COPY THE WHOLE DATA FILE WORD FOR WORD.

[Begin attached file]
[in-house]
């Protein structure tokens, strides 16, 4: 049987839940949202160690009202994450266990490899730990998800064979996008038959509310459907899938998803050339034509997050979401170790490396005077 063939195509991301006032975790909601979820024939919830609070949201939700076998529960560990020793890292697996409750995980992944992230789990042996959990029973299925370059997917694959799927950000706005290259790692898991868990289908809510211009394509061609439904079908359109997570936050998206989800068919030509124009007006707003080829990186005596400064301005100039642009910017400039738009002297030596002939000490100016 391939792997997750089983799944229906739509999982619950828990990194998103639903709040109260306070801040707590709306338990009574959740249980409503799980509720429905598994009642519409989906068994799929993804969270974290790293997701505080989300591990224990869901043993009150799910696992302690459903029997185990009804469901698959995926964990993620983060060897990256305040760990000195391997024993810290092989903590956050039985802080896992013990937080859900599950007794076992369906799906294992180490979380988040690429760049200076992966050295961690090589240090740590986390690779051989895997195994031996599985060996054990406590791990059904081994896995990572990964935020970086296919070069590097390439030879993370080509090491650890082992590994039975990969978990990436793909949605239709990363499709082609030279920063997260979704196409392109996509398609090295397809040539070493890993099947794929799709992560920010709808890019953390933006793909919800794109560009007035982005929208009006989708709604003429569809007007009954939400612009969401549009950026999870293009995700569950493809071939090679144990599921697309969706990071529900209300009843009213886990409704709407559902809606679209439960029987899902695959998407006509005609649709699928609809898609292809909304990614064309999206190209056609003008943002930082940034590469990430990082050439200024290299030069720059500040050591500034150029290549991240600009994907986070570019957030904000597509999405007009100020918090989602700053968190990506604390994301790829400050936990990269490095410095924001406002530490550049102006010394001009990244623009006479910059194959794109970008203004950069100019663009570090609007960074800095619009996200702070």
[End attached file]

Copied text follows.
[in-house]
């Protein structure tokens, strides 16, 4: 049987839940949202160690009202994450266990490899730990998800064979996008038959509310459907899938998803050339034509997050979401170790490396005077 063939195509991301006032975790909601979820024939919830609070949201939700076998529960560990020793890292697996409750995980992944992230789990042996959990029973299925370059997917694959799927950000706005290259790692898991868990289908809510211009394509061609439904079908359109997570936050998206989800068919030509124009007006707003080829990186005596400064301005100039642009910017400039738009002297030596002939000490100016 391939792997997750089983799944229906739509999982619950828990990194998103639903709040109260306070801040707590709306338990009574959740249980409503799980509720429905598994009642519409989906068994799929993804969270974290790293997701505080989300591990224990869901043993009150799910696992302690459903029997185990009804469901698959995926964990993620983060060897990256305040760990000195391997024993810290092989903590956050039985802080896992013990937080859900599950007794076992369906799906294992180490979380988040690429760049200076992966050295961690090589240090740590986390690779051989895997195994031996599985060996054990406590791990059904081994896995990572990964935020970086296919070069590097390439030879993370080509090491650890082992590994039975990969978990990436793909949605239709990363499709082609030279920063997260979704196409392109996509398609090295397809040539070493890993099947794929799709992560920010709808890019953390933006793909919800794109560009007035982005929208009006989708709604003429569809007007009954939400612009969401549009950026999870293009995700569950493809071939090679144990599921697309969706990071529900209300009843009213886990409704709407559902809606679209439960029987899902695959998407006509005609649709699928609809898609292809909304990614064309999206190209056609003008943002930082940034590469990430990082050439200024290299030069720059500040050591500034150029290549991240600009994907986070570019957030904000597509999405007009100020918090989602700053968190990506604390994301790829400050936990990269490095410095924001406002530490550049102006010394001009990244623009006479910059194959794109970008203004950069100019663009570090609007960074800095619009996200702070």